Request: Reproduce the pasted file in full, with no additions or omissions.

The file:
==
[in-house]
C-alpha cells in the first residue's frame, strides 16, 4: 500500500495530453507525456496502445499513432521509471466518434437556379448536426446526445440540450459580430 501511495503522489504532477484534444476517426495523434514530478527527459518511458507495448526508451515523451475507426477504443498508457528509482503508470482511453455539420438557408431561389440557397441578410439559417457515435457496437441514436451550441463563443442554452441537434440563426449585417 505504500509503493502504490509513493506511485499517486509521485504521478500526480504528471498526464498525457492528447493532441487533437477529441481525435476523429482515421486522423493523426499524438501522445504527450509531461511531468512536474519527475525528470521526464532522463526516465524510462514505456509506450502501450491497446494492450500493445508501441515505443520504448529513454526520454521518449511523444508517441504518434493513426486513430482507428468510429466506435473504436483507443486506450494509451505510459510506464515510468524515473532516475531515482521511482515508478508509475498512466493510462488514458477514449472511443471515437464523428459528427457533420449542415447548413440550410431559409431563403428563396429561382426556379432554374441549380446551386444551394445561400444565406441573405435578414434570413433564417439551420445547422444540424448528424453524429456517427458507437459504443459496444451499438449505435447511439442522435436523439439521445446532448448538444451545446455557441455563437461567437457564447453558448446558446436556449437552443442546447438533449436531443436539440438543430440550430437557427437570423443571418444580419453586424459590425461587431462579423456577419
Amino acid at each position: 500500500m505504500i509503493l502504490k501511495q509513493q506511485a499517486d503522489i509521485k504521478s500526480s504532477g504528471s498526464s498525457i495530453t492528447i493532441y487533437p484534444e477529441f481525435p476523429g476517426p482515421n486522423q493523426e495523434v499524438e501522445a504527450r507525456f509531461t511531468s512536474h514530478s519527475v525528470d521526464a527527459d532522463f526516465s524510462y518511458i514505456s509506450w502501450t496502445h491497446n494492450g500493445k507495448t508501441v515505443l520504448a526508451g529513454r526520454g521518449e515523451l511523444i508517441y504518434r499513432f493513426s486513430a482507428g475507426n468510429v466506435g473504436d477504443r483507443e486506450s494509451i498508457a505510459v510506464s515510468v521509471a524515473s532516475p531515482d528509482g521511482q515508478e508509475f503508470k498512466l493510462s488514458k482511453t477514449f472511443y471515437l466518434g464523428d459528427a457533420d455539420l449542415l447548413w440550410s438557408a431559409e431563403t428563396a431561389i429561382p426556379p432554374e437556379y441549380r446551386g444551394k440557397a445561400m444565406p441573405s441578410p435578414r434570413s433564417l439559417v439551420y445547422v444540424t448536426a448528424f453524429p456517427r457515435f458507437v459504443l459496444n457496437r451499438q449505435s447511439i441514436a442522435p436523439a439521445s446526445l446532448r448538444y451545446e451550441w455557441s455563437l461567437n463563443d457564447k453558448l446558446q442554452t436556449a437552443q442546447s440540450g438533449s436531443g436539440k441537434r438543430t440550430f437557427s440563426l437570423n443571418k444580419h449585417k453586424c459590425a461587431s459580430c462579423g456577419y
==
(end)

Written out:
[in-house]
C-alpha cells in the first residue's frame, strides 16, 4: 500500500495530453507525456496502445499513432521509471466518434437556379448536426446526445440540450459580430 501511495503522489504532477484534444476517426495523434514530478527527459518511458507495448526508451515523451475507426477504443498508457528509482503508470482511453455539420438557408431561389440557397441578410439559417457515435457496437441514436451550441463563443442554452441537434440563426449585417 505504500509503493502504490509513493506511485499517486509521485504521478500526480504528471498526464498525457492528447493532441487533437477529441481525435476523429482515421486522423493523426499524438501522445504527450509531461511531468512536474519527475525528470521526464532522463526516465524510462514505456509506450502501450491497446494492450500493445508501441515505443520504448529513454526520454521518449511523444508517441504518434493513426486513430482507428468510429466506435473504436483507443486506450494509451505510459510506464515510468524515473532516475531515482521511482515508478508509475498512466493510462488514458477514449472511443471515437464523428459528427457533420449542415447548413440550410431559409431563403428563396429561382426556379432554374441549380446551386444551394445561400444565406441573405435578414434570413433564417439551420445547422444540424448528424453524429456517427458507437459504443459496444451499438449505435447511439442522435436523439439521445446532448448538444451545446455557441455563437461567437457564447453558448446558446436556449437552443442546447438533449436531443436539440438543430440550430437557427437570423443571418444580419453586424459590425461587431462579423456577419
Amino acid at each position: 500500500m505504500i509503493l502504490k501511495q509513493q506511485a499517486d503522489i509521485k504521478s500526480s504532477g504528471s498526464s498525457i495530453t492528447i493532441y487533437p484534444e477529441f481525435p476523429g476517426p482515421n486522423q493523426e495523434v499524438e501522445a504527450r507525456f509531461t511531468s512536474h514530478s519527475v525528470d521526464a527527459d532522463f526516465s524510462y518511458i514505456s509506450w502501450t496502445h491497446n494492450g500493445k507495448t508501441v515505443l520504448a526508451g529513454r526520454g521518449e515523451l511523444i508517441y504518434r499513432f493513426s486513430a482507428g475507426n468510429v466506435g473504436d477504443r483507443e486506450s494509451i498508457a505510459v510506464s515510468v521509471a524515473s532516475p531515482d528509482g521511482q515508478e508509475f503508470k498512466l493510462s488514458k482511453t477514449f472511443y471515437l466518434g464523428d459528427a457533420d455539420l449542415l447548413w440550410s438557408a431559409e431563403t428563396a431561389i429561382p426556379p432554374e437556379y441549380r446551386g444551394k440557397a445561400m444565406p441573405s441578410p435578414r434570413s433564417l439559417v439551420y445547422v444540424t448536426a448528424f453524429p456517427r457515435f458507437v459504443l459496444n457496437r451499438q449505435s447511439i441514436a442522435p436523439a439521445s446526445l446532448r448538444y451545446e451550441w455557441s455563437l461567437n463563443d457564447k453558448l446558446q442554452t436556449a437552443q442546447s440540450g438533449s436531443g436539440k441537434r438543430t440550430f437557427s440563426l437570423n443571418k444580419h449585417k453586424c459590425a461587431s459580430c462579423g456577419y